Like so many photographers I was caught caught up in the HDR (high dynamic range) craze a few years ago. From time to time I made “grunge” photos and “artistic” images. Now, my goal is to use HDR tools less frequently, favoring selective image adjustment utilities in Photoshop and Lightroom. In the past couple of years the dynamic range of single images has become so good that one shot will do it.
© Paul Mozell
For those of us lucky to live in a part of the country where October’s burst of foliage color is most intense, it is hard to resist the urge to photograph the 2 or 3 week parade of orange, yellow, and red hues. There is always a compelling image just around the bend.
When is the best time for “leaf peeping”?
Although the PR folks who help fill the country inns and bed & breakfasts in Vermont and New Hampshire would like you to believe that Northern New England has the best fall color, they may be short-selling the rest of the East Coast. As a non-native New Englander I can testify to the brilliance of the trees in the Mid-Atlantic where I grew up. In fact, the foliage show extends all the way down to the Great Smokey Mountains. What does set the Northeastern states apart are the
Red Maples and Sugar Maples that show off the most brilliant reds and intense yellows. The tall white church steeples of classic New England villages, help punctuate and isolate the changing colors. In the hilly or mountainous terrain of the region the highest elevations have the earliest color, while the valley levels below are still green. Our Rocky Mountain friends would argue that the hillsides of bright yellow Aspen leaves set against deep blue skies of the Teton or Wind River Ranges are equally impressive.
The first color shows up in Northern Maine and the Adirondacks in late September, with the fully developed trees making their statement during the first week of October. Peak color hits The New York/New Jersey area in mid to late October, and even later in the Smokies. It seems that global warming has delayed foliage time by as much as a week in some regions. If you have the time, plan a 2 or 3 week trip following the progression of peak color South. You’ll return home with a large portfolio of colorful images. Beware the websites that offer what appear to be authoritative reports on fall color. I’ve found very few that are accurate.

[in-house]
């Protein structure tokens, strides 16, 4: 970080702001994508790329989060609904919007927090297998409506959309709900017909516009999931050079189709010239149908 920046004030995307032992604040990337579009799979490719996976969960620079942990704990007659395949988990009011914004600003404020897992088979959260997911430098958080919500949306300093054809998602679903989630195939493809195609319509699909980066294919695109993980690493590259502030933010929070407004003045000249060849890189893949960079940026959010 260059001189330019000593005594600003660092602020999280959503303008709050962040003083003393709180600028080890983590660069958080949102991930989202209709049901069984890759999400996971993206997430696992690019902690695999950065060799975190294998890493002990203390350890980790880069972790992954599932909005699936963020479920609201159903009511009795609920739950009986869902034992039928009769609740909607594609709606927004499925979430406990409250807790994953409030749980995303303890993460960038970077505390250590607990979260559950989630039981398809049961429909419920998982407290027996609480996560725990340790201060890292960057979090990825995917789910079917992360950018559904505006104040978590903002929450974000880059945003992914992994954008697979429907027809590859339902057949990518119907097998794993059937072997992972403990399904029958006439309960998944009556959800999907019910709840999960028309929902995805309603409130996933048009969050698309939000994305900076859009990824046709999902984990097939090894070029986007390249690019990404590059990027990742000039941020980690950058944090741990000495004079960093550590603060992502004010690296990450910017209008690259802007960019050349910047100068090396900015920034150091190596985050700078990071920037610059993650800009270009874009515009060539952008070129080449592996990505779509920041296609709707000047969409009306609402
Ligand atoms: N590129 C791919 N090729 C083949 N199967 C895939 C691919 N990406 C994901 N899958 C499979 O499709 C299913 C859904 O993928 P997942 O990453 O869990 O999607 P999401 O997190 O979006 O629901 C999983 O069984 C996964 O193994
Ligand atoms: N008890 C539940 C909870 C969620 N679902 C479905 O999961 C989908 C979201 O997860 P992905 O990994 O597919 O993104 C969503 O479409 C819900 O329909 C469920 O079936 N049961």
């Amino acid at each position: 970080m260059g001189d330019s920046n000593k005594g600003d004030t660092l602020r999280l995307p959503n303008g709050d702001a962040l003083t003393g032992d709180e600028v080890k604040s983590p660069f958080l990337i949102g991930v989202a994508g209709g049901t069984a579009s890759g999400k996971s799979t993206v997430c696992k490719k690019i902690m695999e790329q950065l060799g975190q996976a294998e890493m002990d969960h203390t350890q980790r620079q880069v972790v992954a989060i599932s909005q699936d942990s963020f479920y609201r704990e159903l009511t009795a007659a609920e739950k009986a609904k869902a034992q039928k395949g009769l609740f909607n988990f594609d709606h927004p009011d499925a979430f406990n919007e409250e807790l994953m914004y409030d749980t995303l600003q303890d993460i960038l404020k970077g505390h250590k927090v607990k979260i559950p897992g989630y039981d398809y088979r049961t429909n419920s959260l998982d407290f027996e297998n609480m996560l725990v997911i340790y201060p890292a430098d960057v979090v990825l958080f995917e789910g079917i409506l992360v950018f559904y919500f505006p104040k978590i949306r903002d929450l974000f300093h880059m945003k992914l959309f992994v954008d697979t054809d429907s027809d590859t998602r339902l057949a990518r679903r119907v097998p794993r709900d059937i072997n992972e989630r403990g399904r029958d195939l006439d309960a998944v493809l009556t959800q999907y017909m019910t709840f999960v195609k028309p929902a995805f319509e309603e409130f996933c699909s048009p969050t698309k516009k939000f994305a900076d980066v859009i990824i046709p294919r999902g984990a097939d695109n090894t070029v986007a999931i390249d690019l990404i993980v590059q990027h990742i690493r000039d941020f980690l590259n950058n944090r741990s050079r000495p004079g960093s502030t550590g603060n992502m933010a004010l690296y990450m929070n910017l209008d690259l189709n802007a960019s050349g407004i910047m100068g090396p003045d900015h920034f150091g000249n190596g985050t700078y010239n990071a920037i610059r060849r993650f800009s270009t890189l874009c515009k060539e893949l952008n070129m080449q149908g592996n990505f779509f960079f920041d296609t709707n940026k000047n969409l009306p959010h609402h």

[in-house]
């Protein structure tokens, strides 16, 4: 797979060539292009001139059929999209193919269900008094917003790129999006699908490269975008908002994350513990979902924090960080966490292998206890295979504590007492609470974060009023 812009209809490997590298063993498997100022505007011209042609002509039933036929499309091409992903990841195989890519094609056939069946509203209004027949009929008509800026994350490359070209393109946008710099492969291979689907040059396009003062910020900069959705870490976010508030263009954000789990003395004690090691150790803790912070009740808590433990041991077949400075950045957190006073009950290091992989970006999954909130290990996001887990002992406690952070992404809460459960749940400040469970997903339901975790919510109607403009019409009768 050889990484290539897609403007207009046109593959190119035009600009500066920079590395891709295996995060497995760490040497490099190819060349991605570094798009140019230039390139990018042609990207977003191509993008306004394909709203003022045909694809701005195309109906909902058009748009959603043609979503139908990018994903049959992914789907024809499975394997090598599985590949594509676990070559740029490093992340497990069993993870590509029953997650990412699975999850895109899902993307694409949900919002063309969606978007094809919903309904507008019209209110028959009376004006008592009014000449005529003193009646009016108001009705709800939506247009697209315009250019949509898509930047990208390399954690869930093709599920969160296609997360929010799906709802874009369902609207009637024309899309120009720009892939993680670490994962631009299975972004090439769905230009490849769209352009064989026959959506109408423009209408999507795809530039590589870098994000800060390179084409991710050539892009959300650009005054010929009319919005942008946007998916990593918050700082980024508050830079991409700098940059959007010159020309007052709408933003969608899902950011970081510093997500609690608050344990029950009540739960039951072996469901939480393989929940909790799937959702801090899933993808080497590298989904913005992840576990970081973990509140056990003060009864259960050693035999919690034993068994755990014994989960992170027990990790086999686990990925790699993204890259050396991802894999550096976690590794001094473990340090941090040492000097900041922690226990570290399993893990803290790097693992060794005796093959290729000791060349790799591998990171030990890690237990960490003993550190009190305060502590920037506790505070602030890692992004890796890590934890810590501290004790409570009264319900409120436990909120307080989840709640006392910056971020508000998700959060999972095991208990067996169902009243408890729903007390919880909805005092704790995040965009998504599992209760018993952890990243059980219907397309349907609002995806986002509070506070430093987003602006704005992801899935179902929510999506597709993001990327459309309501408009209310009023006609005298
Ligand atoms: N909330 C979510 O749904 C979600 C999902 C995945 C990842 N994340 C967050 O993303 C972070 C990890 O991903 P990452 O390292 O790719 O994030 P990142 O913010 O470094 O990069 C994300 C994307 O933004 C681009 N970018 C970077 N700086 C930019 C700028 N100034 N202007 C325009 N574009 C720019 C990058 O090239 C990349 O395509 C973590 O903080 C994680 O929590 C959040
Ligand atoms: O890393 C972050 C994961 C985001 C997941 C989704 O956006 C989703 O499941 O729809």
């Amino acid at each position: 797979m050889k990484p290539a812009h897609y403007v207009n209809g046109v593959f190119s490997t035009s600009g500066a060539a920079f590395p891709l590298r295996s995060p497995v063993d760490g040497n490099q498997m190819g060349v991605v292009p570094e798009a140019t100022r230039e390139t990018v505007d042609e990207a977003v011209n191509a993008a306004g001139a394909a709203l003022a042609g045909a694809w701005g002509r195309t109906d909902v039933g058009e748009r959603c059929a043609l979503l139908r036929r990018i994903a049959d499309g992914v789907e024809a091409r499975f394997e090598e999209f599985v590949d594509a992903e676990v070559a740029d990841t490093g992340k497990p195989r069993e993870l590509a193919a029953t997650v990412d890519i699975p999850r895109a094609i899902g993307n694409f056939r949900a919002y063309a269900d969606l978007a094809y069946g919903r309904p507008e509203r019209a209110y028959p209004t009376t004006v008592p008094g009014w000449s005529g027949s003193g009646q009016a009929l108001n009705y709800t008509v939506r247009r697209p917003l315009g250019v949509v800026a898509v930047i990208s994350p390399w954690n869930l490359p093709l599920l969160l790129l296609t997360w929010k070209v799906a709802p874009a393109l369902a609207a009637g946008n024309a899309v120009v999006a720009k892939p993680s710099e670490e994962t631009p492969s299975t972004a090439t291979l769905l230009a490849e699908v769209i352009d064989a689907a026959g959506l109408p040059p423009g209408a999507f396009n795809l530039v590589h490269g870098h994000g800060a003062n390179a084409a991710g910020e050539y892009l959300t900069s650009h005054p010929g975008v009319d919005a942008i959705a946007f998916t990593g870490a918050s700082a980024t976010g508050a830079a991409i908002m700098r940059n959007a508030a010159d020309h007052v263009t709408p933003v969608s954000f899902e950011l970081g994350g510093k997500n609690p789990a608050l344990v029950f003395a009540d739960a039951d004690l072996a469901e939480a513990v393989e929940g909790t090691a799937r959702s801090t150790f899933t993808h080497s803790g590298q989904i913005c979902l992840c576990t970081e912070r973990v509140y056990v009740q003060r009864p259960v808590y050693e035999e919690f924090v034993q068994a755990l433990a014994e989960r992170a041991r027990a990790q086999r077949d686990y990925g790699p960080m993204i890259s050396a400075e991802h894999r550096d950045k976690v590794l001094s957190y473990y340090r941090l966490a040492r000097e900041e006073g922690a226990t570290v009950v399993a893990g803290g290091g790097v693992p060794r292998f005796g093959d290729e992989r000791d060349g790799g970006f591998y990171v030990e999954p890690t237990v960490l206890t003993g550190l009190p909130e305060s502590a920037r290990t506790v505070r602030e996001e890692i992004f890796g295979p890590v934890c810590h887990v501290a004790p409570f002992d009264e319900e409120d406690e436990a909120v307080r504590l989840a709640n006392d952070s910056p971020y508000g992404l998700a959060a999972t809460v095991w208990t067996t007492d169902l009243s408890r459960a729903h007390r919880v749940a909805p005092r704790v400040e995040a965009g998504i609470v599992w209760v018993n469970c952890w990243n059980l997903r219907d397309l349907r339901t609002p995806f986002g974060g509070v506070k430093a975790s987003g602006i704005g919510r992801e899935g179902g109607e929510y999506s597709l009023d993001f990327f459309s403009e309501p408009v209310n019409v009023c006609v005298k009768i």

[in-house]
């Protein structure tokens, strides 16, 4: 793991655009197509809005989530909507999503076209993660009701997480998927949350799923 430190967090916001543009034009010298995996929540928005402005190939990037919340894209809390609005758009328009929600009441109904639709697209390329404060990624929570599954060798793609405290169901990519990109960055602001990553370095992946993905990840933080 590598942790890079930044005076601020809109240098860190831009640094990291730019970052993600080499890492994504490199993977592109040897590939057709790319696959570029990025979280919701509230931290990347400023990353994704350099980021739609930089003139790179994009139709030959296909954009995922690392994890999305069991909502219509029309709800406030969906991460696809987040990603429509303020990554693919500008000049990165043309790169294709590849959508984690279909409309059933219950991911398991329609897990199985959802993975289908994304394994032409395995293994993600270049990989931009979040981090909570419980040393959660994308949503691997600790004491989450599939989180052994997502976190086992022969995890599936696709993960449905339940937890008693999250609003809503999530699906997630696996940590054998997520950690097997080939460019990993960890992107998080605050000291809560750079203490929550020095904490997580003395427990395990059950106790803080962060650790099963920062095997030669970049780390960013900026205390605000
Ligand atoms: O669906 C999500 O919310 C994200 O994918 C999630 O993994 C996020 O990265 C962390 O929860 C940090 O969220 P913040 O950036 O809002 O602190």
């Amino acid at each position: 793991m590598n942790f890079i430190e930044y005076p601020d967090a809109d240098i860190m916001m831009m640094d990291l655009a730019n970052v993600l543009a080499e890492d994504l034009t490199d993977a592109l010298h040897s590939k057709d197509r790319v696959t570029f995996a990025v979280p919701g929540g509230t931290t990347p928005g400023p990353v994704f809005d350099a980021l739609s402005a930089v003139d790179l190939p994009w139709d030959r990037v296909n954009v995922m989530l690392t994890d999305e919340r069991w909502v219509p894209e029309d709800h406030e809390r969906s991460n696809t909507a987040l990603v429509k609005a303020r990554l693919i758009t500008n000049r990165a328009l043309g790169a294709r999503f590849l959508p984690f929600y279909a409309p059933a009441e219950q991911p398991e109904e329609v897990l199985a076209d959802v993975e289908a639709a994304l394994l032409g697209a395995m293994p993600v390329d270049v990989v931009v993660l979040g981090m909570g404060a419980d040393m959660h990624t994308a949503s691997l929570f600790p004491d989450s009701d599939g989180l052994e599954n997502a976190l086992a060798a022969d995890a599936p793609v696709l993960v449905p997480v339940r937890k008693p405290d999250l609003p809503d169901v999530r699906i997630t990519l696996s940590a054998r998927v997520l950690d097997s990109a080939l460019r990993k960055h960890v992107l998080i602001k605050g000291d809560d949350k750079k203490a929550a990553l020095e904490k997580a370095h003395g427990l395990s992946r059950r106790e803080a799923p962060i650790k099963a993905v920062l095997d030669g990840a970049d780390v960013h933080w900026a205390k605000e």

Cloudy days, sunny days
If you are not blessed with dry, sunny days do not despair; a hazy or cloudy day has its merits. Shooting in the woods on a sunny day is often a prescription for blown out highlights and noisey shadows. Instead, find middle distance forest scenics or closeup shots of leaves, water, and bright berries that benefit from the soft light of a cloudy day. Use a tripod as often as you can and take care to select shutter speeds that won’t blur the windblown leaves and ferns in your composition.
You may prefer to use a polarizing filter to darken the blue sky, reduce reflections and increase contrast. But if the light is variable you may find yourself wanting to remove that filter to regain a stop and a half every time the sun is blocked by a cloud.
Finding strong compositional elements
As much as we are captivated by the autumn color,
colors alone do not make good photographs. Put buildings, people, tree trunks, boulders and water in your compositions. Use foreground and middle ground objects to build perspective into your images. If the landscape is flat, exploit the two dimensional quality by using a long lens to isolate objects and patterns. Grey Birches (the species with the smooth white bark) will often be the defining element of a fall photograph. Use still green trees to counter the brighter colors of nearby trees. And always, always, look for reflections in still or moving bodies of water.
As the most colorful season draws to a close, photographic opportunities remain. The oaks whose colors are not as rich as those of the maple, remain on their branches after most of the beech, birch, and hickory leaves have fallen. Bright berries remain, and the shrub plants of Viburnam, Fireweed, Virginia Creeper, and Blueberry may still be bright red as well. Golden brown branches, grasses and cattails are warmed by late afternoon sun. Once you get past the cliched photograph of the covered bridge over the perfect Vermont river, Autumn photography has many secrets to reveal.
© Paul Mozell 2015
I just registered several thousand new images with the US Copyright Office and was pleased to discover that the process has been streamlined.
Although the interface is still archaic and 1990’s-looking, an announcement states that as of January 2015 they have tuned things up. A few years ago I found the online process so frustrating that I resorted to burning images onto a DVD and mailing them. Today, for a $55.00 fee you can register a nearly unlimited number of images. The system will time out after one hour but you can log in again to the same job and continue uploading.